According to Buddhist philosophy, the cause of all suffering is craving. They say if you desire things that you do not have, suffering will follow. If you realize this, peace will be yours. Suffering will disappear and contentment will reign.
Tell this to 100 couples in a fertility struggle and it would be likely that the hair on the back of everyone’s neck would be standing at attention. Letting go of this craving would seem tantamount to giving up. To be struggling with infertility feels synonymous with suffering, which intensifies with each passing month without a baby in your arms. Furthermore, it is the craving that motivates and energizes the quest, providing the “oomph” used to navigate what can feel like an unending challenge.
The good news is that while suffering feels inseparable from infertility, there are coping skills that can mitigate the experience of suffering. These coping skills ironically involve letting go of the craving for short periods of time, which allows the body and mind to recuperate from the inordinate stress that is inherent in a fertility challenge. Paradoxically, these letting go techniques correlate positively with rates of pregnancy.
You may not think it is possible to enter an infertility-free zone, even for a minute, since infertility feels all-consuming. Yet you can learn to dive under the turbulence of this adversity and give your body a chance to rebalance. It’s not that suffering disappears and contentment reigns. It is that by narrowing your attention to something like awareness of your breath, for instance, your body lets go of the grip of anxiety. The breath is a built-in tranquilizer. Mindful attention to cooking can be an effective distraction. Listening to guided imagery tapes can serve this purpose. So can a yoga class. Hypnotic work is particularly powerful. These are some of the letting-go techniques.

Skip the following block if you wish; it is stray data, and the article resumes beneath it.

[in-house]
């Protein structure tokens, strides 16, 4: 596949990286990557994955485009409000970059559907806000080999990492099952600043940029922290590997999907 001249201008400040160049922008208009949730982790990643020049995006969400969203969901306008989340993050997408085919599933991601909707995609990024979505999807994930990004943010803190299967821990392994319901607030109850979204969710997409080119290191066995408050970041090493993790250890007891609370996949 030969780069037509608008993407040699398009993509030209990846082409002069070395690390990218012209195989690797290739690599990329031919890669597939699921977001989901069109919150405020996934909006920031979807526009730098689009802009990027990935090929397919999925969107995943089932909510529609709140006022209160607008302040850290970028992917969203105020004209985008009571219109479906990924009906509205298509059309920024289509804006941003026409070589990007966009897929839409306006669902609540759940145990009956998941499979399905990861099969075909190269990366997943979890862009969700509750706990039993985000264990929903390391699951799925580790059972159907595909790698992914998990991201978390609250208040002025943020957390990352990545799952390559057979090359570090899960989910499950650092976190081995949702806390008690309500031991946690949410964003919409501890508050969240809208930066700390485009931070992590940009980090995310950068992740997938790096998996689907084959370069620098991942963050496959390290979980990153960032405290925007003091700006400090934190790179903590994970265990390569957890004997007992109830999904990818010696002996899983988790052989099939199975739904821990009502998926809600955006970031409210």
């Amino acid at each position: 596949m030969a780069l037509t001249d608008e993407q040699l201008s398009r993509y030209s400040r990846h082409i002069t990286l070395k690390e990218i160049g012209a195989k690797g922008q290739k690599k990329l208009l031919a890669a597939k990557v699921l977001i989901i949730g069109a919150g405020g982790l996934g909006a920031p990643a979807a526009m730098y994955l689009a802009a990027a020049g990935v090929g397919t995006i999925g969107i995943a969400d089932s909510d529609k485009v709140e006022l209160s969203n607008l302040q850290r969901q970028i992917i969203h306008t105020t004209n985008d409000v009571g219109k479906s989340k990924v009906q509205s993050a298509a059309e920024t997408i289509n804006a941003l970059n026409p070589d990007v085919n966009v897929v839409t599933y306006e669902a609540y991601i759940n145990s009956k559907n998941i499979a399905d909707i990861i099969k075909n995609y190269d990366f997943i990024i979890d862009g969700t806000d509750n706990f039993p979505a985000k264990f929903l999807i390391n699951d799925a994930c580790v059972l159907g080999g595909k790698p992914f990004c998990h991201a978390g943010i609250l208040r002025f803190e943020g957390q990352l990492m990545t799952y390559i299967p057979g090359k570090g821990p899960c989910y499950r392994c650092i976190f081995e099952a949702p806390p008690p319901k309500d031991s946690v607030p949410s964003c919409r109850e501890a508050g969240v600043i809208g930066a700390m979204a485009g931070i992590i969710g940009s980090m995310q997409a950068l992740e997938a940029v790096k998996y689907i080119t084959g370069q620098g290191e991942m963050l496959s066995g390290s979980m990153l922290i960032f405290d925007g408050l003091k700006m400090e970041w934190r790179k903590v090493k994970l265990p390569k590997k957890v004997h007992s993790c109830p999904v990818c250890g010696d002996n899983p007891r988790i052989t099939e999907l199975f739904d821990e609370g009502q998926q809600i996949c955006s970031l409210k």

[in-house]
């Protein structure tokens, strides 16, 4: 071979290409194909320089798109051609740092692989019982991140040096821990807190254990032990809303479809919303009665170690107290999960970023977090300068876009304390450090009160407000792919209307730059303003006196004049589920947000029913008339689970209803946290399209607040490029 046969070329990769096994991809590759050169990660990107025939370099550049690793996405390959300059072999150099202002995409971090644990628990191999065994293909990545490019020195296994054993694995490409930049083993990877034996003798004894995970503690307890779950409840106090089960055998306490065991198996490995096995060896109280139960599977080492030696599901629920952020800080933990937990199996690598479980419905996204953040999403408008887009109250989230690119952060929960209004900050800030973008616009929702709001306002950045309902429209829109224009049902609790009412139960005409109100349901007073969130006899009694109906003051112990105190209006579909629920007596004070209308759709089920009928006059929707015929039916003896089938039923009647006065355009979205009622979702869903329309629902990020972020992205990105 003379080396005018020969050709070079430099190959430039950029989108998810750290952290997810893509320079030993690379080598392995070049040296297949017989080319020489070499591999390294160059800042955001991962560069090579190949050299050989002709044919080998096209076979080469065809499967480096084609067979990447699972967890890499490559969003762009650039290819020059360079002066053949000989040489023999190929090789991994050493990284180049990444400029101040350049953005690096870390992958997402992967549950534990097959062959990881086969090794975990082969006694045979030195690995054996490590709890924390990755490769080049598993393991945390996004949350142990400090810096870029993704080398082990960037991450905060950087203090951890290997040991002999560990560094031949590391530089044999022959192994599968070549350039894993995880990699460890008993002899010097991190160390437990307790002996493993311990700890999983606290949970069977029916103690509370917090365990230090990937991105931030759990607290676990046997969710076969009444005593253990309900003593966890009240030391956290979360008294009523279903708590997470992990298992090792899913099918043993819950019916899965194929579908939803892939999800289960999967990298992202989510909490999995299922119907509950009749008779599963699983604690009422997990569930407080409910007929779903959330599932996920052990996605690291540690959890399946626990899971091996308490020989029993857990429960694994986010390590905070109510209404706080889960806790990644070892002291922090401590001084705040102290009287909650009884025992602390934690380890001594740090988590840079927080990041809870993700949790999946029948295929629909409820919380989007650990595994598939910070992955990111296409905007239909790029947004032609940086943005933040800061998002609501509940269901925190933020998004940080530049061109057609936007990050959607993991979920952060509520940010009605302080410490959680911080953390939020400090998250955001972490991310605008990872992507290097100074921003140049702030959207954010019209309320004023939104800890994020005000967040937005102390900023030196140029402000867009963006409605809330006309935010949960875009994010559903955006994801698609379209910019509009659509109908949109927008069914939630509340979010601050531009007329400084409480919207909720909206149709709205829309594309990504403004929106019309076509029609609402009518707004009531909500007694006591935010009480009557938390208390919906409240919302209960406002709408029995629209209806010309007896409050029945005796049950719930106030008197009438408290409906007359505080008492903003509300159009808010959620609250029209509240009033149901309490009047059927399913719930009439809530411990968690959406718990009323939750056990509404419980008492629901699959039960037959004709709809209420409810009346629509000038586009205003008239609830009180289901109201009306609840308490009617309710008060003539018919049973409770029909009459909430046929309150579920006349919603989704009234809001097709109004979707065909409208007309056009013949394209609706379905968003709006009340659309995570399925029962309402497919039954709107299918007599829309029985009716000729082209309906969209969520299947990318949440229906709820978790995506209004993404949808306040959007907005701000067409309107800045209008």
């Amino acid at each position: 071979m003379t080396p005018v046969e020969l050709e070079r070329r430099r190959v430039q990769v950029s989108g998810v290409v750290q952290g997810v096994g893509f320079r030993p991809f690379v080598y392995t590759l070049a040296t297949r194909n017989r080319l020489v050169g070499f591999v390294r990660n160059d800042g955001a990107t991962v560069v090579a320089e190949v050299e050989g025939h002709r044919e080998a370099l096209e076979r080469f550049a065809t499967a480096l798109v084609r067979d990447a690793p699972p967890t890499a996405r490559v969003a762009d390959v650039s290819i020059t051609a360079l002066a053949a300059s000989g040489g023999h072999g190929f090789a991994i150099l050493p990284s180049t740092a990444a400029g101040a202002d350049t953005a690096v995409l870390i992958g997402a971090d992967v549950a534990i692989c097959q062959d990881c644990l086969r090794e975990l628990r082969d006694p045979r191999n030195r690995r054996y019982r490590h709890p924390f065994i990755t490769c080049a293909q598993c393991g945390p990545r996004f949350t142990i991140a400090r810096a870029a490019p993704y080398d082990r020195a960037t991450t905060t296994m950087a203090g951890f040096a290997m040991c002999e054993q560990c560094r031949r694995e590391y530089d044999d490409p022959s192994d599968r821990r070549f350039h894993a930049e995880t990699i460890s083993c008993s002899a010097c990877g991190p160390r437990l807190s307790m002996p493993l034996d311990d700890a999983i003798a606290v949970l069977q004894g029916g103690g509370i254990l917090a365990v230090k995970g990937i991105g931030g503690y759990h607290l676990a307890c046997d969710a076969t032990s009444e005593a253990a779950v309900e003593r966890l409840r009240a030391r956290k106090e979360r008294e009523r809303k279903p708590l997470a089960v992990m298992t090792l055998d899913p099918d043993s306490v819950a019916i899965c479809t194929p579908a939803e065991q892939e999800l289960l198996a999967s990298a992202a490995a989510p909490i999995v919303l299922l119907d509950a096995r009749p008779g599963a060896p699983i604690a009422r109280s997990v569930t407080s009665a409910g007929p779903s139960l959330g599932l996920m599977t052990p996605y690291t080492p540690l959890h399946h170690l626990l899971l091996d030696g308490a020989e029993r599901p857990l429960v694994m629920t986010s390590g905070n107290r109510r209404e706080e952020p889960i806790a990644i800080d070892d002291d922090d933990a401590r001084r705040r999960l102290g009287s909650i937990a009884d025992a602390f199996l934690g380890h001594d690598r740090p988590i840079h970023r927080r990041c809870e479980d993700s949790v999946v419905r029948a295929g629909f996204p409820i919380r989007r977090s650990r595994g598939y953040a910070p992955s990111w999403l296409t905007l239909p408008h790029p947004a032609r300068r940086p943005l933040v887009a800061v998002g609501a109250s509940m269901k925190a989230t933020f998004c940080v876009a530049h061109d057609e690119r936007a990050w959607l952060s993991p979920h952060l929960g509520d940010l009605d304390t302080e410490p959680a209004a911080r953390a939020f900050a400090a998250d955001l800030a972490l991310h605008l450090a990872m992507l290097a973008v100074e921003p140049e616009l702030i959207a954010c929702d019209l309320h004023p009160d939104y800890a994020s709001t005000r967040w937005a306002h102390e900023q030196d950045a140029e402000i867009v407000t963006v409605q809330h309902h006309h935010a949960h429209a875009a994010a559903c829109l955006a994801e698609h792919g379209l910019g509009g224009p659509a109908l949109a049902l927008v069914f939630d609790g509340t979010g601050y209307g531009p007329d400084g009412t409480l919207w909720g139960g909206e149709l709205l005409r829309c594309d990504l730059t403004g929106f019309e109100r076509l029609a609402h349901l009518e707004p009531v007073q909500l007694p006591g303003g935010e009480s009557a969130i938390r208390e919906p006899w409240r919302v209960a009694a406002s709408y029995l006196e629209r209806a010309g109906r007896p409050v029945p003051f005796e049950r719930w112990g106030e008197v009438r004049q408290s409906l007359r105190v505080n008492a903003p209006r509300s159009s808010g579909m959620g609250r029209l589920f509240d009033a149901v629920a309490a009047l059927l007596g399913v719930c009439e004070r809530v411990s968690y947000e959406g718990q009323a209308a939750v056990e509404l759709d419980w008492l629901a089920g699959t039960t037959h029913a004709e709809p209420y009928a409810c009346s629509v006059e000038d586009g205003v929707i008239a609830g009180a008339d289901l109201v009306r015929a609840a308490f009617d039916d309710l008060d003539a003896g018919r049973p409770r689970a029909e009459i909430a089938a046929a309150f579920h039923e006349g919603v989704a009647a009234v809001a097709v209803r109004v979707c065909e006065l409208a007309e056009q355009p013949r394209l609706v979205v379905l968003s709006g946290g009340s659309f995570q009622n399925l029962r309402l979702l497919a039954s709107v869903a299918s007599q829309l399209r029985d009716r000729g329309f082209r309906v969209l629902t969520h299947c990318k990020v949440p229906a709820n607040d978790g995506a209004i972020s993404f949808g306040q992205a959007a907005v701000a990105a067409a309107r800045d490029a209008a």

Here’s how these meditative-type activities provide release and relief: It’s all about the brain—how we are wired. We have what is called a triune brain, comprised of 3 zones, which I’ll simplify as follows: The brain stem controls our autonomic nervous system, which takes care of functions that are automatic such as heart rate, blood pressure, muscle tone and breathing rates. These functions elevate with stress. We can say that this is the body. Structures of the neo-cortex make us aware of the world and allow us to interface with it. We experience this as the mind. Mental frenzy is a hallmark of infertility and is mentally stressful. In between the two is the limbic system of the brain, sometimes called the emotional brain, which can be said to be the place where the mind and body meet.
The limbic system of the brain has some features that both hold traumatic experiences and allow us to heal from trauma. Here’s where letting-go techniques come into the story. The limbic system responds when you breathe as if all is right with the world. It also responds to pleasant imaginary visions, a place out in nature where you feel most relaxed, let’s say. And it particularly loves creative endeavors, real or imagined and stories, metaphors and wordplay.
Most important, the limbic system of the brain cannot tell time. So if you spend just a few minutes, breathing richly and fully, or absorbed in decorating a cake, listening to a guided imagery audio program, or if you learn and practice self–hypnosis—any meditative activity which lasts just a little while, may as well be hours long as far as the limbic brain is concerned. The vice-like grip of stress loses its grip.
Overall, everyone would agree that craving a baby is about suffering until you get one. The double-edged sword is that the suffering is also the motivator that keeps the quest going. But unmitigated stress takes its toll on the body and the mind and is counterproductive to the pregnancy quest. You owe it to yourself to learn how to let go for the same reason that an adventurer wouldn’t climb Mt. Everest without stopping at way stations that rejuvenate and restore energy. My web site, my blogs and my book provide much advice and guidance as to how to let go when letting go seems counter-intuitive.